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Essential Tools for Site Reliability Engineers

site reliability

Site reliability engineers (SREs) are involved in scaling systems and making them reliable and efficient for organizations. But SREs often fail to build system resiliency when they do not have the right tools at their disposal.

In this post, we’ll uncover five leading tools that SREs can use to drive the reliability and stability of software systems. It also examines how SREs can use the tools to improve operations tasks and infrastructure processes.

What Are Site Reliability Engineers?

The concept of the site reliability engineer was first introduced by Benjamin Treynor of Google in 2003. The objective of an SRE was to minimize the misalignment between software development and operations teams and create a force multiplier that was more effective in rapidly scaling organizations. In his own words, Treynor states that, “[An SRE is] what happens when you ask a software engineer to design an operations function.”

An SRE would typically take ownership of a system and manage its reliability. According to a recent article, SREs are responsible for the, “Availability, latency, performance, efficiency, change management, monitoring, emergency response and capacity planning.” At its core, SREs bring their valuable coding skills to operations to provide more agility to the operations function. 

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What Does an SRE Do?

As discussed earlier, SREs are highly skilled software engineers with a background in operations. They are primarily responsible for ensuring that an organization’s systems are reliable at scale. Additional responsibilities of SREs include:

  • Designing reliable systems
  • Monitoring applications and features that make up a service
  • Planning for software updates and emergency response in case updates do not go as planned
  • Coding and automating manual tasks 

Why Do SREs Automate Tasks?

SREs are expected to automate any routine, manual task so they can spend more time focusing on impactful projects and building effective solutions. Any routine task that requires excessive labor, such as “toil,” is coded and automated to streamline processes for SRE teams.

System Reliability at Scale

As organizations scale, they are introduced to two key challenges that SREs must address. These obstacles include:

  1. Scaling systems while delivering reliable services
  2. Standardizing processes around reliability with a growing workforce

The goal is to create standardized practices for system reliability that could sustain fast-growing organizations and their scalability challenges. 

Five Popular SRE Tools

SREs must standardize tool stacks to support rapidly growing teams of software engineers in a scalable and efficient manner. Five key tools that SREs can leverage to perform their tasks effectively include:

  1. Containers
  2. Source control tools
  3. Chaos engineering platforms
  4. Monitoring and observability systems
  5. Incident alerting solutions

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1. Containers

Containers in software development are centralized systems that consolidate code and all its dependencies to ensure applications run effectively. Docker Swarm and Kubernetes are some of the leading tools available for SREs.

2. Source control tools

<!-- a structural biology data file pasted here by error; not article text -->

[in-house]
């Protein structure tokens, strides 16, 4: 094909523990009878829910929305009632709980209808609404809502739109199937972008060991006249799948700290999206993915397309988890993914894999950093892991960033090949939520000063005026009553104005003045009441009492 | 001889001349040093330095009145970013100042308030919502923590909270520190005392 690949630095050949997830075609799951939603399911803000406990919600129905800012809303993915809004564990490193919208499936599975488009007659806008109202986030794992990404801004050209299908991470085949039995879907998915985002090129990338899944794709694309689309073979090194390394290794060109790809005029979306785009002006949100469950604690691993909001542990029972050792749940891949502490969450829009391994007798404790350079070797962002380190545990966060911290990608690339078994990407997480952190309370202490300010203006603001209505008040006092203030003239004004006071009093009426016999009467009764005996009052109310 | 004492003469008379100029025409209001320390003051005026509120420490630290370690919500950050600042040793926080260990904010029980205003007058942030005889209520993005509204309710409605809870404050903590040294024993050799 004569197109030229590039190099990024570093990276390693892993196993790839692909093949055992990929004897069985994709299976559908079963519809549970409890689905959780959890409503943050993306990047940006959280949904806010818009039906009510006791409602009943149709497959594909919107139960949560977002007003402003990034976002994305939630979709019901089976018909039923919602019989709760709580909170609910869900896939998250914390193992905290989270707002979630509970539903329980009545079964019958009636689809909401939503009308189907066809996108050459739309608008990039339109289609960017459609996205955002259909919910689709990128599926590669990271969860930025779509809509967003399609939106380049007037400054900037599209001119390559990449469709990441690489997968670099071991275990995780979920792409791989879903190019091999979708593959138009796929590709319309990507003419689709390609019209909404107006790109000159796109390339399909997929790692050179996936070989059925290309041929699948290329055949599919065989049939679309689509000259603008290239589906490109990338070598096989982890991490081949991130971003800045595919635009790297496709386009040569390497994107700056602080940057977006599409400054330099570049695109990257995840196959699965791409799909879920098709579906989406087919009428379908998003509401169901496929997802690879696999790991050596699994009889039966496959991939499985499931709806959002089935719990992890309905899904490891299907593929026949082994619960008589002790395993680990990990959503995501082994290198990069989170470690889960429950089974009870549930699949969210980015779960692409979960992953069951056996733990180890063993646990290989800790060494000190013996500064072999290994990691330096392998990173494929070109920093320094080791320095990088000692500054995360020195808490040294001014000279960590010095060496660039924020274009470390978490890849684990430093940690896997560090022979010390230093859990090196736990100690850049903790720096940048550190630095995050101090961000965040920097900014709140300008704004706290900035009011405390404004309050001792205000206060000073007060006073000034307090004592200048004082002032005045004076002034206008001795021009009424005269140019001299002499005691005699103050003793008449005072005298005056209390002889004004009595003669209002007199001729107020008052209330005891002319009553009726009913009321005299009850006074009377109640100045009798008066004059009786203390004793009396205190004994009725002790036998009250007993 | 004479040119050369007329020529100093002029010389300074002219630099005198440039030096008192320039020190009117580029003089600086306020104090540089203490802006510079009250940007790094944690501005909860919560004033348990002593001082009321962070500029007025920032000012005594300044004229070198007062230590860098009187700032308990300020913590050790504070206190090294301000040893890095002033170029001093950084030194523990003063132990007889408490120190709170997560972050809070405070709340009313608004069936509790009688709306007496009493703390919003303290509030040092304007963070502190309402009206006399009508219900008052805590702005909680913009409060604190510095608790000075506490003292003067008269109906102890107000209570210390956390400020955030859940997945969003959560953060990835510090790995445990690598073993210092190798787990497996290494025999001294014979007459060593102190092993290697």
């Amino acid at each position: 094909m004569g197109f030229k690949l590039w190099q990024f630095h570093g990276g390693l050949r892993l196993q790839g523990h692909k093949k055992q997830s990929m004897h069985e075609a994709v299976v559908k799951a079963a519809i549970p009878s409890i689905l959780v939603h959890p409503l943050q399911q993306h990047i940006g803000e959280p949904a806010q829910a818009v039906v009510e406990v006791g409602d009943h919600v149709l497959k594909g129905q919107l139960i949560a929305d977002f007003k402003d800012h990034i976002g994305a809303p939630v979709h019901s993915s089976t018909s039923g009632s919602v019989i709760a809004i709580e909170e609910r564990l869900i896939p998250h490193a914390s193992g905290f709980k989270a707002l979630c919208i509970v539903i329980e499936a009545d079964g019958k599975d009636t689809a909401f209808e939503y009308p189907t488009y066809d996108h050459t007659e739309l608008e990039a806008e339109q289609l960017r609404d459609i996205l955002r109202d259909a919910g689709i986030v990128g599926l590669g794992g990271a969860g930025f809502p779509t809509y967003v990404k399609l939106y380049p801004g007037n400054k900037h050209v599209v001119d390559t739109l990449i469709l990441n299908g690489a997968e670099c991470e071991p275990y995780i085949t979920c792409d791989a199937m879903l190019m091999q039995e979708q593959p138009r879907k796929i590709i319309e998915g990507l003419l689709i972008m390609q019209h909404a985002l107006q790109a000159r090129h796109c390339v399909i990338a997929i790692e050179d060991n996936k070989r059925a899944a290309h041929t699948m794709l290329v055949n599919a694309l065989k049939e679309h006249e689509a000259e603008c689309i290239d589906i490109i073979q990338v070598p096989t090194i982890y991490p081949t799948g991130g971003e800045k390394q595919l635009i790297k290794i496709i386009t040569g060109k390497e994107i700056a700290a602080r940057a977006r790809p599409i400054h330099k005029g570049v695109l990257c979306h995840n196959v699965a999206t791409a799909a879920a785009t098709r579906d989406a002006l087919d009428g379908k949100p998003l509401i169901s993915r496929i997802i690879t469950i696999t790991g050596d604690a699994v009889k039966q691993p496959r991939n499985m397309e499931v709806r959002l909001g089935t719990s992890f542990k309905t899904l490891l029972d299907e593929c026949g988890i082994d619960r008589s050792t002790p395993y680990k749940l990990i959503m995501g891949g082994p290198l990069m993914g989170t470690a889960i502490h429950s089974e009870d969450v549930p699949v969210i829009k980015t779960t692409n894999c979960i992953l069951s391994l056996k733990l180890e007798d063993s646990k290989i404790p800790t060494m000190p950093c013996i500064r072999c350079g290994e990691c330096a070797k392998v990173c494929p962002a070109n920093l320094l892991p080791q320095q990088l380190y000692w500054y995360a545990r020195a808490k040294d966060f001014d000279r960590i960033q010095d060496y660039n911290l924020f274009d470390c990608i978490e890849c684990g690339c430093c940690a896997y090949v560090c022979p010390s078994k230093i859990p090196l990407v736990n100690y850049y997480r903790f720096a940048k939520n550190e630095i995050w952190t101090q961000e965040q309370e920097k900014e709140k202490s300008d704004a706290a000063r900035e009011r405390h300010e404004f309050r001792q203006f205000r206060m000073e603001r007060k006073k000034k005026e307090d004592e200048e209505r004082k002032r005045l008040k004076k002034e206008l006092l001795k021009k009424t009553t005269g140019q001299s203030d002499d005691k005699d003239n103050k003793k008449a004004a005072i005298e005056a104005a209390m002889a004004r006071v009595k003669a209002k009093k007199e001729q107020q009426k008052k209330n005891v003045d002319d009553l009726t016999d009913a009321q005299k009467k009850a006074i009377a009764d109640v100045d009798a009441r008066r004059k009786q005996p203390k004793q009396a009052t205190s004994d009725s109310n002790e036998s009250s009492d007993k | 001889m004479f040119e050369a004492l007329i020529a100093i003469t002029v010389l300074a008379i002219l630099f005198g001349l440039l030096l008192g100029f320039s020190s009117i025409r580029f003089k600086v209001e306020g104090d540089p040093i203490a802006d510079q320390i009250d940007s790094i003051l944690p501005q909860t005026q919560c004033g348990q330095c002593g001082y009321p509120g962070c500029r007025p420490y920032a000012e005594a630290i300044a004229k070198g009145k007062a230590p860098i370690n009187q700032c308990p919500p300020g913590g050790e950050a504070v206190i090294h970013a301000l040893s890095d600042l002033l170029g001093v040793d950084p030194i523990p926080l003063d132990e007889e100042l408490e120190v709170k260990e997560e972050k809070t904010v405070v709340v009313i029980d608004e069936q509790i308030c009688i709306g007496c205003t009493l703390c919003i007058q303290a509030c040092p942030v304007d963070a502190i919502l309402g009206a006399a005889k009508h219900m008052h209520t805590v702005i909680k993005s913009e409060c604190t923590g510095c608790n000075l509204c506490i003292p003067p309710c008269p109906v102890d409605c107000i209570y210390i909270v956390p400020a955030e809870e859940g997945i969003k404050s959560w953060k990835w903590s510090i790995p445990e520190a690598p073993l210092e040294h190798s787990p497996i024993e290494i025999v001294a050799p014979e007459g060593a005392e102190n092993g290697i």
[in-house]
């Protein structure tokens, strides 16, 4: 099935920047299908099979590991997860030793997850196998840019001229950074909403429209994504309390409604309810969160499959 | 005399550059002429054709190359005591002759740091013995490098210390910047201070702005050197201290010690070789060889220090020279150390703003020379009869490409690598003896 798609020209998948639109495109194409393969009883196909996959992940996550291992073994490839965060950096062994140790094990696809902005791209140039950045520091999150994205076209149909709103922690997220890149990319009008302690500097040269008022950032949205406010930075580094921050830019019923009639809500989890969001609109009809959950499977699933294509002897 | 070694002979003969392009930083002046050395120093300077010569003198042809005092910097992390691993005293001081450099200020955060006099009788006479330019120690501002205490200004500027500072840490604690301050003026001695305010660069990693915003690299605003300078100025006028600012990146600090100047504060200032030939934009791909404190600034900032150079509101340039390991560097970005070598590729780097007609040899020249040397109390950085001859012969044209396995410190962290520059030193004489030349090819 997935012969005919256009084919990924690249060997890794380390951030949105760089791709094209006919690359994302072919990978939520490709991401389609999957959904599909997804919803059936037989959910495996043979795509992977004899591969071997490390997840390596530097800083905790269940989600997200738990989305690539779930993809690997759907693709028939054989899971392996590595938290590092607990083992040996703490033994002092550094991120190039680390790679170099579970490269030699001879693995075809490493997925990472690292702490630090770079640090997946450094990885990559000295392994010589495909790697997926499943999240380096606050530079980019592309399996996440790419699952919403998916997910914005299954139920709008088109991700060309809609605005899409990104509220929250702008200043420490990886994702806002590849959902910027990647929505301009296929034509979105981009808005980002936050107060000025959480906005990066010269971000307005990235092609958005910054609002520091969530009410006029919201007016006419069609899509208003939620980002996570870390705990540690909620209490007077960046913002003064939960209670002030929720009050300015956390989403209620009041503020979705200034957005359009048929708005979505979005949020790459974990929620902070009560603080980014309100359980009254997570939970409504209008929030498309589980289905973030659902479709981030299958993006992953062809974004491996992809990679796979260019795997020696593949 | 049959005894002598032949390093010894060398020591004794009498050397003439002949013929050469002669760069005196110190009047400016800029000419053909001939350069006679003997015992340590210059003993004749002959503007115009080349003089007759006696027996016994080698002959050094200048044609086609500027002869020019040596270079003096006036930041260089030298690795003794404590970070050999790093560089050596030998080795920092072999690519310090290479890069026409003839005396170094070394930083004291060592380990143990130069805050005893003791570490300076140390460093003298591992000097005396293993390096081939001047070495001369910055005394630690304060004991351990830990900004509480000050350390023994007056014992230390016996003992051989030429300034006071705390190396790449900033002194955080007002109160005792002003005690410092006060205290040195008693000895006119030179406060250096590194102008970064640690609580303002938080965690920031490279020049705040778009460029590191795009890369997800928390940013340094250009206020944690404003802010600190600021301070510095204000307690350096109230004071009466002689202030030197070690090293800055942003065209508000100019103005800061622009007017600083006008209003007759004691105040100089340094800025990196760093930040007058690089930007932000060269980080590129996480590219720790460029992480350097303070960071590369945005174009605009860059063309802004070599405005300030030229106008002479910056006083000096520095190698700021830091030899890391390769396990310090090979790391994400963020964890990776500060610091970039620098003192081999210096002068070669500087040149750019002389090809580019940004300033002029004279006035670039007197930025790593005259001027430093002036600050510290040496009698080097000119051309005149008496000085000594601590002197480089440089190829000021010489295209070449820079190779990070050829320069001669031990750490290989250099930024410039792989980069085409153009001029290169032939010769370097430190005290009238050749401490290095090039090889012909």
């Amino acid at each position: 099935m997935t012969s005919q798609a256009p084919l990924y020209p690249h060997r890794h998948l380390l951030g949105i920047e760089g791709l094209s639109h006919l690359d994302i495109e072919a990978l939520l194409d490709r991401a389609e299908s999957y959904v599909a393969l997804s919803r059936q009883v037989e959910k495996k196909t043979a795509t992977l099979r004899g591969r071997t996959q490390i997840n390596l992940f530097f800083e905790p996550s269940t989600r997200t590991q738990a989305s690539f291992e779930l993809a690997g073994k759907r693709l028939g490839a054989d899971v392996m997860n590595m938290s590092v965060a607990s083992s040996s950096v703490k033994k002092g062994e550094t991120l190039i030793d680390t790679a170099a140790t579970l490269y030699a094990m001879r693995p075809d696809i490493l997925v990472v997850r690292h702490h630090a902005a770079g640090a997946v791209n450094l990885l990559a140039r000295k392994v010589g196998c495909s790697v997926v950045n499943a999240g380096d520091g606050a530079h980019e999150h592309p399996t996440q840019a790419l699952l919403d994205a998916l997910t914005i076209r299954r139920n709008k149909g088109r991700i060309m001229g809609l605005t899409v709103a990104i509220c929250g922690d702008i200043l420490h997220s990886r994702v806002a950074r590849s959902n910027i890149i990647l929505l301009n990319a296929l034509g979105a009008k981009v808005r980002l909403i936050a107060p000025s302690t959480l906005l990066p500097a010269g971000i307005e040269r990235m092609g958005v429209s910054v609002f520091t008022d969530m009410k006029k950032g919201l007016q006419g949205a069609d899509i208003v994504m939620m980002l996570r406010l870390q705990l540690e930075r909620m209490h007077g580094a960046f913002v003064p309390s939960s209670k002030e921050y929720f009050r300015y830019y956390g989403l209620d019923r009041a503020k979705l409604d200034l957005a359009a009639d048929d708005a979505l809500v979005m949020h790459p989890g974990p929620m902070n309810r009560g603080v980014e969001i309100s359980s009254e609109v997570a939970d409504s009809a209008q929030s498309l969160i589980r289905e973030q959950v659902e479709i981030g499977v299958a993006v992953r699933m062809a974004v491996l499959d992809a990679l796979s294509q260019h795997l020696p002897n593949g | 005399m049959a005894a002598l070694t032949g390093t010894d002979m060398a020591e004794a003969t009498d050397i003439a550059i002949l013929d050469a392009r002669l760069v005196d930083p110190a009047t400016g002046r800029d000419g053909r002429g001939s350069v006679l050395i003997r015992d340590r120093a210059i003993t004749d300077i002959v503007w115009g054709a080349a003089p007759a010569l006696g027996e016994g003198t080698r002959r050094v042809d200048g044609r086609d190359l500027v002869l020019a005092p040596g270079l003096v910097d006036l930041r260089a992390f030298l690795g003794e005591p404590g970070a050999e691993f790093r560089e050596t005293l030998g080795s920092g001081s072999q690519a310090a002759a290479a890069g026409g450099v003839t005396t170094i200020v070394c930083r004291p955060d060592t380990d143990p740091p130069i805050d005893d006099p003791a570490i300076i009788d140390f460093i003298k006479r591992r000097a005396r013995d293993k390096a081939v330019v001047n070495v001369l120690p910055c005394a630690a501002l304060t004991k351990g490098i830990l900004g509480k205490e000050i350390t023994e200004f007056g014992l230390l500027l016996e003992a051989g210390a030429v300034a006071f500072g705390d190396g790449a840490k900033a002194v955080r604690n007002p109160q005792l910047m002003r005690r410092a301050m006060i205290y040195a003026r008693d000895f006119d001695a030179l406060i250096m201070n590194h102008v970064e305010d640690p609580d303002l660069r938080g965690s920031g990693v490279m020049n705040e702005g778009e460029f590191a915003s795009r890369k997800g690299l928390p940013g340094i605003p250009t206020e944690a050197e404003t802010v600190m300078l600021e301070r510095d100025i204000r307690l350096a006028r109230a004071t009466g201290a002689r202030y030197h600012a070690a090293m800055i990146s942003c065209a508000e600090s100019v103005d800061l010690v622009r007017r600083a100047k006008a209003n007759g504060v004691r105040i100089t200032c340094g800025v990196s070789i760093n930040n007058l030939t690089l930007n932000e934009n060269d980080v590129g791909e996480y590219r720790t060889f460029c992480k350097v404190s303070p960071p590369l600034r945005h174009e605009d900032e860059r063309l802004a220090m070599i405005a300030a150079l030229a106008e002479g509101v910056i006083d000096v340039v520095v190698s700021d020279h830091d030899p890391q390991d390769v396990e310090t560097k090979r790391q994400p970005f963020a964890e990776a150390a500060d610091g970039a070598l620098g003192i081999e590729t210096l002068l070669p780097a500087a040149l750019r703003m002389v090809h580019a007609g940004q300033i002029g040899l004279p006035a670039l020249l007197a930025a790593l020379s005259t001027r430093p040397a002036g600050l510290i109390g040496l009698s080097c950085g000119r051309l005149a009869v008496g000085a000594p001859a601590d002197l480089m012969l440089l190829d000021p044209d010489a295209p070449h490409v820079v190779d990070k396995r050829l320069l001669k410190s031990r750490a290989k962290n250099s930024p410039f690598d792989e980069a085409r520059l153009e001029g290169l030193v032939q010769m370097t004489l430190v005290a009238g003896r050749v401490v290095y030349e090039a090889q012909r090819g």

According to an article published by Perforce Software, development teams can use source control tools to manage changes and track version code in the codebase. Tools such as GitHub and Apache Subversion (SVN) are only two of the many source control tools available for today’s dedicated SRE teams.

3. Chaos engineering platforms

SREs can use chaos engineering to intentionally introduce faults to an organization’s system and test the system’s response to these vulnerabilities. Teams introduce chaos engineering to their toolsets when they are contractually obligated to provide five nines of system uptime.

Chaos engineering platforms, such as Chaos Monkey and Gremlin, simulate incident outages, traffic spikes and other commonly encountered IT issues in a highly controlled testing environment. With chaos engineering, SREs can preempt future incidents. 

4. Monitoring and observability systems

Engineers use observability tools to automate the anomaly detection process and take corrective actions when anomalies are detected. Engineers can maintain system uptime by monitoring key performance indicators (KPIs) for reliability and availability. Datadog, New Relic One and Prometheus are leading monitoring systems that offer full visibility across tech stacks and applications.

5. Incident alerting solutions

Organizations can use automated, real-time alerting solutions to quickly notify the right engineers of IT incidents. These automation capabilities help engineers eliminate human error and improve incident resolution time. Alerting solutions are also used to notify the wider business ecosystem of incidents while keeping people apprised of the situation. 

An effective alerting solution not only automates the distribution of alerts but also ensures an equitable on-call schedule for engineers. These solutions can seamlessly integrate with an organization’s existing tech stack. 

Leading alerting solutions, such as OnPage, are widely used to improve incident management processes for response teams. They are designed to streamline IT team workflows and ensure engineers never miss a critical alert.

Conclusion

Adopting the right toolset for your site reliability team is a challenging yet rewarding undertaking that allows engineers to achieve system reliability. Though there are many tools available today, SREs can simply look at the five tools discussed in this article to improve their engineering processes.

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